Thursday, June 28, 2018

[Children Classic] The Famous Five: Five Go Off in a Caravan

The Famous Five sets an important milestone on my bookish life. It literally marked my transition from child to teenager; and it was the first novel I read after years of reading (and being read--when I still couldn't read) picture books or comics. I still remember, being absorbed in the adventures of The Famous Five every holiday; feeling each of it became fun and exciting. My parents were not rich and could not afford going on holidays, so when my friends at school telling their exciting family holidays, I couldn't help silently thinking that MY holiday was far more exciting—if you only knew! 

When Back to The Classics challenge set children classic as one of the categories, I knew I had to revisit my five famous childhood friends: Julian (the oldest and mature one), Dick (the kind and simple one), George (or Georgina--the tomboy and the rebellious one), and Anne (the youngest and innocent one). And last but certainly not the least—in presence as well as in importance—Timmy, the dog!

This time the famous five go off in caravans (the title is deceitful; they actually rent two caravans), intending to have a break from any kind of adventures. This time it will be for leisure only, going lazily to the lake in the summer heat. But adventure usually comes seeking them uninvited, not the other way round. This time they were attracted by a circus caravan, whose procession happened to pass by them. And when they decided to camp near it, the adventure has literarily begun. 

They are fond of and befriend a circus boy: Nobby and his chimpanzee: Pongo. But his uncle is unsympathetic, though he is a clown. One night the uncle: Tiger Dan and Lou the acrobat went up the hill and bumped into the children's caravan. Without reason they asked the children to vacant the space and camp elsewhere. Of course the children refused since it was a perfect spot for camping. Then unpleasant things began to happen; the children wondered why the two men eagerly wanted them to move; what's wrong with this spot up the hill? Then one day Nobby's dog found a lump of meat near the children's caravan, ate it, instantly got poisoned, and nearly died! That was it! So it's not just about camping spot; Lou and Dan must have had a mischievous plan, and the children resolved to investigate it—here at last comes the adventure!

Rereading children classics is really comforting. And as I didn't have to care how the adventure will end, I could chew it slowly this time. And by that, I could capture many things I have missed on my first reading as a child, for example the personal character of the children. I just realised that the lovers for adventures are really Dick and George. Julian is more cautious and sensible. Dick is the kind of friend you would want to hangout with; he seems lazy at times, but very sharp when danger comes. And he's witty too. George is the one I dislike most. I don't like people who pretend to be what they are not. She is not only tomboy, but always pretends or wants people to treat her like a boy. She is also selfish and stubborn. The only thing I like from her is her dog: Timmy! Anne—well, there's nothing new about her. From the first I always see her as a sweet and responsible girl who loves to play mother to the boys (and half boy!).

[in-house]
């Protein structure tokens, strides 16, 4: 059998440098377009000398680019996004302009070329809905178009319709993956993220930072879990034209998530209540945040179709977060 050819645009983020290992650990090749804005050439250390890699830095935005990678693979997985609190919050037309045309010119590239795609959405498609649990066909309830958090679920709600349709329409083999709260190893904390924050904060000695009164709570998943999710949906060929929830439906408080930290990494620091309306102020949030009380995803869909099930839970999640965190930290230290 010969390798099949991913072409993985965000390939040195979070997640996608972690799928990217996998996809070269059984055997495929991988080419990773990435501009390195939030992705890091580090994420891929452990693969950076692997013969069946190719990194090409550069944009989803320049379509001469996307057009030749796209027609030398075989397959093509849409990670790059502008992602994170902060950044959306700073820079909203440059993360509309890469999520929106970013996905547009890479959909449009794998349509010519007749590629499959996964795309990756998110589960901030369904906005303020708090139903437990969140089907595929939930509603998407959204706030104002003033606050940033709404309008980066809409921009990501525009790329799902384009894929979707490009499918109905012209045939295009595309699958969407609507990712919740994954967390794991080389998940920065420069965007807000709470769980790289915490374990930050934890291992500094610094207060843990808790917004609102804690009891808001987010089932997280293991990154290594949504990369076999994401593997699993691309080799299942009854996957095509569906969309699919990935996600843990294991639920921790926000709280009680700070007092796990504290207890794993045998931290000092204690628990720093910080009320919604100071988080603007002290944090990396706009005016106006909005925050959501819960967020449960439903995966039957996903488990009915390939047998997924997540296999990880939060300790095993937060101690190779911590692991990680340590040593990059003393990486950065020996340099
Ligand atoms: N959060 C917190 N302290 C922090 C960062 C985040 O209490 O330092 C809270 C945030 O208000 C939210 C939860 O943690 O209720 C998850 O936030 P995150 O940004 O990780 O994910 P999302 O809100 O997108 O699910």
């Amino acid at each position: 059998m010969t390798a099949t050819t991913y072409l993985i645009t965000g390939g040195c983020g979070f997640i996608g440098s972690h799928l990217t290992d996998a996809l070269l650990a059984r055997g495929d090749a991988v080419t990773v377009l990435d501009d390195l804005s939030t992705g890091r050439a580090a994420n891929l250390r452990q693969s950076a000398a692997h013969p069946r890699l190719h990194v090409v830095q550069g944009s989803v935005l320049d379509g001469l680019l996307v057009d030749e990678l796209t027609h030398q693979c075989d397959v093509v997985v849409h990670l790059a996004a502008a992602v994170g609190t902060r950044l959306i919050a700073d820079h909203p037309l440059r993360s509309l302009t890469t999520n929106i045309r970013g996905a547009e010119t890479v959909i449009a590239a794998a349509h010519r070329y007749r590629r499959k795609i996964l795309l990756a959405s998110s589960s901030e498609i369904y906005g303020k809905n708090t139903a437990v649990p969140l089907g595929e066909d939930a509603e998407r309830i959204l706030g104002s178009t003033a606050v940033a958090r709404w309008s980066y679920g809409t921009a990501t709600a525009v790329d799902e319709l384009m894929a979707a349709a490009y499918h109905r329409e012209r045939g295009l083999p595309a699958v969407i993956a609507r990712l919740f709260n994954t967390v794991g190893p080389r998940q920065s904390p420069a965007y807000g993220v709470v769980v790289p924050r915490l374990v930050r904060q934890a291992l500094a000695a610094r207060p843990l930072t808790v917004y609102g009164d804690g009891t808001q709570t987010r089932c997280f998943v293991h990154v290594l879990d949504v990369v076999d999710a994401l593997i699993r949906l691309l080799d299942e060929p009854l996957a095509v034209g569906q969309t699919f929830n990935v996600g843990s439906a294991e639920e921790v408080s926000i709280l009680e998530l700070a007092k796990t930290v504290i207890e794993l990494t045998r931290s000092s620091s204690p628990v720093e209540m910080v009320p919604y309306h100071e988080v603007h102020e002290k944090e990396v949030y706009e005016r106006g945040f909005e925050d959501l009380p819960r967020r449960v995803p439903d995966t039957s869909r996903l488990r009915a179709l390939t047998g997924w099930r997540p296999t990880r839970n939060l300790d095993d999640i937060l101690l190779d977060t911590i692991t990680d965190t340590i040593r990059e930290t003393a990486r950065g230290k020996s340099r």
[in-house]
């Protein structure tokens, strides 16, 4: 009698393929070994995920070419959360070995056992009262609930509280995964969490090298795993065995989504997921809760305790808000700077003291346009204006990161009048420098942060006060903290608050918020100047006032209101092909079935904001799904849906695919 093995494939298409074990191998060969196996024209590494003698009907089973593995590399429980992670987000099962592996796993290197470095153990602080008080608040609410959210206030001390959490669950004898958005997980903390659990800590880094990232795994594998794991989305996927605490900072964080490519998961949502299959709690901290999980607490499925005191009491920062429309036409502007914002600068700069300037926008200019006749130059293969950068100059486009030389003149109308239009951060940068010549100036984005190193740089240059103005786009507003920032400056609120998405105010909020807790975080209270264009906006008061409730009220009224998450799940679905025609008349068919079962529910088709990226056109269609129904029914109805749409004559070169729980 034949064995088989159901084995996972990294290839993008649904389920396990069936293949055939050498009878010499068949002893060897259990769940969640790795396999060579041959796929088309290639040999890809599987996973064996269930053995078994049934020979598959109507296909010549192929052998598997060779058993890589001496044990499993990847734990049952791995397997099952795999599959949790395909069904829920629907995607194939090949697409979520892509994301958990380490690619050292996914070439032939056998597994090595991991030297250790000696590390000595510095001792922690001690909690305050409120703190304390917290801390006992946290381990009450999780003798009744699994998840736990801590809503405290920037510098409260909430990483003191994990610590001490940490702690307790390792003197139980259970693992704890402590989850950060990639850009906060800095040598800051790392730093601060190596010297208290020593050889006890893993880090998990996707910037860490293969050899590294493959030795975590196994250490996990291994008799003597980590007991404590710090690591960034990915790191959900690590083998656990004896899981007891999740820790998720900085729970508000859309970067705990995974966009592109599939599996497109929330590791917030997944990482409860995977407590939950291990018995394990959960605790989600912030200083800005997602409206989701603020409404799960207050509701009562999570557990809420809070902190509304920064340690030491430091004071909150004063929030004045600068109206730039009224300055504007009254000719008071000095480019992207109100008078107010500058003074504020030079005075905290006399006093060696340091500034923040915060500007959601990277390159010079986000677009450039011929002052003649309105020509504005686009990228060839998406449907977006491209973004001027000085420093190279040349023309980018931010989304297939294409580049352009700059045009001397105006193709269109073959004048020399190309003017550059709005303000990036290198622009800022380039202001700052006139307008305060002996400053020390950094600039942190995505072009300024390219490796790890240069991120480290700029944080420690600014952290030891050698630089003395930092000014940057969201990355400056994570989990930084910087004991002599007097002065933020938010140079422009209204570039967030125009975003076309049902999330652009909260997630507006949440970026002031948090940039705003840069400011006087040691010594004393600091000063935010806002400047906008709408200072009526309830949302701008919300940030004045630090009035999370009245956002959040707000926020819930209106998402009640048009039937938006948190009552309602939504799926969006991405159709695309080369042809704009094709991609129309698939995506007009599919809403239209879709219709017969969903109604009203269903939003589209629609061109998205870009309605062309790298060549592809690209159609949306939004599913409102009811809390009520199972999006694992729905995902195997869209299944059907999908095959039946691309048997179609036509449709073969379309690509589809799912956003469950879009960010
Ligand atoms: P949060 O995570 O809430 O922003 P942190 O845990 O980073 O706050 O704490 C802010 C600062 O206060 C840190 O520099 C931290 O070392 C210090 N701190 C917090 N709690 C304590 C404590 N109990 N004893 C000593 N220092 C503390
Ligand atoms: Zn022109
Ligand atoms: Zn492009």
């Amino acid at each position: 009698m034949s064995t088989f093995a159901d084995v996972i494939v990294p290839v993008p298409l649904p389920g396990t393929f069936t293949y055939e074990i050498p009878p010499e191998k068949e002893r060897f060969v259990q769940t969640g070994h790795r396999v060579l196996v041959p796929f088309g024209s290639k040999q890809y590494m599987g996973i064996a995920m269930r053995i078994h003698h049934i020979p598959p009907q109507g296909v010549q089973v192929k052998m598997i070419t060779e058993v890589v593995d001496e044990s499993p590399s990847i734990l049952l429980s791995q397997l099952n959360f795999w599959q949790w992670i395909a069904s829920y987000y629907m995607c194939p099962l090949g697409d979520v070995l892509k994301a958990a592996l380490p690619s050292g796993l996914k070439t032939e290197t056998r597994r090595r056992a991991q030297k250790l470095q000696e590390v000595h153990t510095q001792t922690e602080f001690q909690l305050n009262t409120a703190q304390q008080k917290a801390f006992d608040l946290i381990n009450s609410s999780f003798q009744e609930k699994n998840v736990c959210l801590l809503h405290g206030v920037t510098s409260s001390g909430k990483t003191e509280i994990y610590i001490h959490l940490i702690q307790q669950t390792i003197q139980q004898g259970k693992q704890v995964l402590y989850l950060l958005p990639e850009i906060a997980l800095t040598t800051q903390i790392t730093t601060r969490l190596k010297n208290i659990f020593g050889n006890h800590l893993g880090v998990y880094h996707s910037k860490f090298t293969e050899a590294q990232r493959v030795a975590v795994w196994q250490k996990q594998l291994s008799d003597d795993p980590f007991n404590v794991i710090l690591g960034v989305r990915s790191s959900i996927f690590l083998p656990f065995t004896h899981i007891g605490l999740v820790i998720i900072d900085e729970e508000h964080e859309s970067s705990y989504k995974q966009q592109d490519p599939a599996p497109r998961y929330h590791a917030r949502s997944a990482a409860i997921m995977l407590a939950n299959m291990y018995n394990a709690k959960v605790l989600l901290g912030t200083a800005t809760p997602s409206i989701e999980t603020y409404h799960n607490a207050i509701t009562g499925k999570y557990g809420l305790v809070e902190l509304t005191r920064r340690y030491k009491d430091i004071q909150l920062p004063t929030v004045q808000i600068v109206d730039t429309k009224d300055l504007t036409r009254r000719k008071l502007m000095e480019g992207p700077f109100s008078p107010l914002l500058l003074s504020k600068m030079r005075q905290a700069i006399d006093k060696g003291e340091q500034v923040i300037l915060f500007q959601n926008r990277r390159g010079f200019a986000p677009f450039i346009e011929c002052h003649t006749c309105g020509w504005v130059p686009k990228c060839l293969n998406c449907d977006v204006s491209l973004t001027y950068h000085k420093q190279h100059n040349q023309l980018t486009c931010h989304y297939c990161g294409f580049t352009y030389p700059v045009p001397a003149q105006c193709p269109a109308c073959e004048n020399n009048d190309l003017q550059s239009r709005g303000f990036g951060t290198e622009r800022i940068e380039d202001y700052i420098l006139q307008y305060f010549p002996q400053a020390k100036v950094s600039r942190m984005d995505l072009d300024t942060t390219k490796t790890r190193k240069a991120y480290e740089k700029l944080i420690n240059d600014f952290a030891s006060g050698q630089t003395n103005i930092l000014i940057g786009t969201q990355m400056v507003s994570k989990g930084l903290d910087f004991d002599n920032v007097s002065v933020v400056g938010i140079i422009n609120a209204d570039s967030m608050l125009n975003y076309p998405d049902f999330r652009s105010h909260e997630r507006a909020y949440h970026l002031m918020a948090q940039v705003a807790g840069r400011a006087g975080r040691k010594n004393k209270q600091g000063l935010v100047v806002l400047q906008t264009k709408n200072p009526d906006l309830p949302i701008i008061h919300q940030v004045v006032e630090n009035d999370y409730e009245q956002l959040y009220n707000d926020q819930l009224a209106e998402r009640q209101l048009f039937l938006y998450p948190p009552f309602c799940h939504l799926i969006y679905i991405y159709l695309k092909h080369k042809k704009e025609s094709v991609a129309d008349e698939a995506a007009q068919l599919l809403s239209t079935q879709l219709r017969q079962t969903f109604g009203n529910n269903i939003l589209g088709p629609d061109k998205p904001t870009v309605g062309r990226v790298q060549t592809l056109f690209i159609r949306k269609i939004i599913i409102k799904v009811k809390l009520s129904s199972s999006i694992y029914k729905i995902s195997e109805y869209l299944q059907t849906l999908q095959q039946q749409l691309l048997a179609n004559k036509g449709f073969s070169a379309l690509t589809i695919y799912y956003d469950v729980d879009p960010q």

This is the perfect book to be read in holidays, because in about two third of the book, the story felt cozy and relax. The adventure got tensed only on the last few chapters.

Final verdict: 4 / 5


  1. Super post. Revisiting books that we read as children can be such a rewarding thing to do. I think that these early reading experience imprint themselves on us so that they stay with us throughout our lives. I was a little later for me, but I also recall rereading certain books around certain holidays. This just adds to the psychological and emotional pull of these books.

    1. Exactly what I felt too! It's not just about what we are reading, but in what circumstances we were reading it as children, which brinngs back the warmest memories. I guess, in the end, this story is just part of OUR own story.

  2. This sounds like a fun story! I'm actually surprised I haven't read it, as the description reminds me a lot of The Boxcar Children (one of my childhood favorites). The name Enid Blyton does ring a bell, though. I'll have to get a copy of this somewhere!

    1. It IS fun, Marian! And Enid Blyton was famous for her numerous children series. But Famous Five is always my favorite.


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